Their books don’t sell well.
Some of them aren’t even picked up at all.
If diverse books happen to raise their head above the waves, they usually are ones that don’t offer proper representation – seeded with tokenism and stereotypes that don’t offer the cultures or races involved what they need or deserve.
As my friend Kelly Jensen points out, diversity is not an “us vs. them issue’. We all need representation, because this is the reality of our life. Everyone needs for their voice to be heard.
I remarked the other day in a conversation that often it seems like those asking for diversity or even odds in the industry – including me – are like Oliver Twist, timidly wringing our hands and whispering, “Well, this is good, but please, can we have more?”
Women authors deserve more. Diversity authors deserve more.
So what is this new series about?
The other day, I mentioned via social media that I might want to make two separate series for the blog. I’ve been feeling recently like I want to do more to support authors besides book reviews (and also, as much as I love book reviews, they can get a little boring if that is the bread and butter of my posts).
One of these series will focus on midlist authors, several of whom I am fond and consider friends, and who deserve more of a buzz around them than they actually get.
And another – the one that I’m discussing today and will kick off Monday the 28th – will focus on diversity: those who write it, who campaign it in the industry, and who are willing to discuss it and the issues.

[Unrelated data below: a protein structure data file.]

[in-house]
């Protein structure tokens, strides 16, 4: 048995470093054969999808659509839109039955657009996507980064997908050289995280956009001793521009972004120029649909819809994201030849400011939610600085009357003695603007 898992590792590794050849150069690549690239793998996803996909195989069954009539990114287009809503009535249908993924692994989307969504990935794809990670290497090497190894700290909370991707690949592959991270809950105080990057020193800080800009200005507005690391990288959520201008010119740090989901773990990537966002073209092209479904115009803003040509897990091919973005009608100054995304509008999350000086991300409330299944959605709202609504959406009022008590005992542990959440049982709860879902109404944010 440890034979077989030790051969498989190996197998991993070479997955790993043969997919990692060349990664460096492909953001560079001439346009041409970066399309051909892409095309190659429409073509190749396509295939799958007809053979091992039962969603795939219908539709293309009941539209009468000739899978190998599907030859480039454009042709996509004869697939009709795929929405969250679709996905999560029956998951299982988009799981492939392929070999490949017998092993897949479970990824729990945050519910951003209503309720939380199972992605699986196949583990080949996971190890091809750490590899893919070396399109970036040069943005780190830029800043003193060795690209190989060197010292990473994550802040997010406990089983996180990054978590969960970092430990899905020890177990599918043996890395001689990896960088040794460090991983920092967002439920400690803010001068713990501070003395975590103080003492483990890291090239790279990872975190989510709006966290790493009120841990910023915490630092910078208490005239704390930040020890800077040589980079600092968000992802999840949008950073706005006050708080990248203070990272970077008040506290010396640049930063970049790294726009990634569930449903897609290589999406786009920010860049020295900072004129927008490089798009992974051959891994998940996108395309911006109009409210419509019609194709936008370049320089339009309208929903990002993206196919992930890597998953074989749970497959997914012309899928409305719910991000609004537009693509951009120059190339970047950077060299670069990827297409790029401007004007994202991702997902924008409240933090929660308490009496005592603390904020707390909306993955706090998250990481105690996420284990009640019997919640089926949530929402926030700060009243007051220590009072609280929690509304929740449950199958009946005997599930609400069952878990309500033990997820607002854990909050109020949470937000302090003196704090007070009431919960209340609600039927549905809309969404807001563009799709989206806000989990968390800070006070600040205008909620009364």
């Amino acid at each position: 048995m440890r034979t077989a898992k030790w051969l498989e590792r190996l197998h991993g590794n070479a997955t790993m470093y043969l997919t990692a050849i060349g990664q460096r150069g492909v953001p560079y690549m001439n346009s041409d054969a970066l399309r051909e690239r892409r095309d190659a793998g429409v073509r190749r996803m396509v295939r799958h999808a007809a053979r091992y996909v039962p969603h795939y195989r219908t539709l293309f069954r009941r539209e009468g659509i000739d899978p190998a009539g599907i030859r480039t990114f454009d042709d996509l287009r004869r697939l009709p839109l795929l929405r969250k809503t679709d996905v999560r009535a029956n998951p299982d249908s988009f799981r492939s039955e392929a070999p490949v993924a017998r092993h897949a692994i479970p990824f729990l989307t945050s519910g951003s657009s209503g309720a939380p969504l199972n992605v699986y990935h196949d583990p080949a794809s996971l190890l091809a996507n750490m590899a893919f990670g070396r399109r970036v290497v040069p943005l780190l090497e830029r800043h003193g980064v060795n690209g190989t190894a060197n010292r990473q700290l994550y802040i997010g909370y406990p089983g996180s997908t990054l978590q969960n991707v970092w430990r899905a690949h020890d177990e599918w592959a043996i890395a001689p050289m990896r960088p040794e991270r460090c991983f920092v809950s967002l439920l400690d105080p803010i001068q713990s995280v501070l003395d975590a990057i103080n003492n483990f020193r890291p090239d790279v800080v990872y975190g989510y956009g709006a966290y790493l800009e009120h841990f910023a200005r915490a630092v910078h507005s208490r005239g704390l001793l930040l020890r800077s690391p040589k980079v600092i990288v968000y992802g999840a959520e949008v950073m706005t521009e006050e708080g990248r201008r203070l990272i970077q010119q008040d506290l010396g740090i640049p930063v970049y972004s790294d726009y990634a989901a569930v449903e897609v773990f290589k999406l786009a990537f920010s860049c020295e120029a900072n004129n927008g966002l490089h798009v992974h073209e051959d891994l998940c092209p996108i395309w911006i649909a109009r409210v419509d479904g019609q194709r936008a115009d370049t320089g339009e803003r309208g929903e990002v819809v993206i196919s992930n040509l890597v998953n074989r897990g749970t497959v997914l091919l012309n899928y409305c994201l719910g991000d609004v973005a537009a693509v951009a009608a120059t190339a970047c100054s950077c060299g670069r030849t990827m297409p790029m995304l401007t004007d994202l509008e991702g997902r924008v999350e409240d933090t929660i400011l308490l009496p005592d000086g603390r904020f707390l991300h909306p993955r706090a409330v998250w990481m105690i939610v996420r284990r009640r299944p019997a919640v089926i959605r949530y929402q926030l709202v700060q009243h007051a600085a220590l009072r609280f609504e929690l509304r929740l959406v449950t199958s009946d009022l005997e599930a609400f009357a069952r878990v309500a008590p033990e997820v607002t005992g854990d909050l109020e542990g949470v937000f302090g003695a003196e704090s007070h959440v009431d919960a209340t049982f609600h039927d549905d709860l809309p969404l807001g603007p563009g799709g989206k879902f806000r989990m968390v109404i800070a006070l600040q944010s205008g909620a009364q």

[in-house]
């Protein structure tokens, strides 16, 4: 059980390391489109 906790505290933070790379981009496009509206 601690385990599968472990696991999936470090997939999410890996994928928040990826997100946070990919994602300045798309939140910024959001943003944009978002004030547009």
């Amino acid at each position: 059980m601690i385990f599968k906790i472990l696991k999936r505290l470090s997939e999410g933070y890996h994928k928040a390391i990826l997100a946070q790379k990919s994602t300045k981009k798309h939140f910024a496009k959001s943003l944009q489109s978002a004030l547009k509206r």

How will it work?
I don’t know who else used to be a huge fan of Yu-Gi-Oh, or any other trading card games that kids pass around and trade back and forth. What I want to do is focus on the heroes in action of diversity – and we’re going to be doing it in RPG/trading card format.
I’ll be taking a figure or author in the industry who stands for YA, with their “stats” and “strengths” – why does diversity matter to them, how have they taken a stance, what books they’ve written – and so on. I’d also like to see if I could get them to contribute a few quick facts in a mini-interview format, so you can see exactly why they are so cool.
Between these features, I’d also like to do some specifically diversity-geared reviews, with a discussion of why this book is needed – or, possibly, why it might be problematic.
How can you help?
First of all, thank you so much to everyone who expressed interest in this. I would love if you could just get in touch with me through the form below and let me know if you’d like to help out or offer your voice for this series.
Let me know how you feel about this initiative. Is there something you think I should add? Something else you also think I should keep in mind? I would definitely like to add an occasional podcast feature in there to discuss the issues, so if that is something you’d like to see, here or on DiversifYA (which I recently joined as a contributor!), please sound off and let me know!
In addition, nothing would help this more than passing it forward. Do you know an author who might want to get in touch? Pass it on!
I am so excited to be doing this, and I am gratified for the positive responses I’ve received thus far. All of us can be part of this movement for change. We all deserve to be seen in the books we love and champion. Diversity authors need to be nurtured and encouraged that they are needed.
Let us make 2014 the year when we start moving forward.
Be sure to check back on April 28th for the inaugural post, and later on this week for a briefing on a summer project related to diversity that S.E. Sinkhorn and I will be spearheading!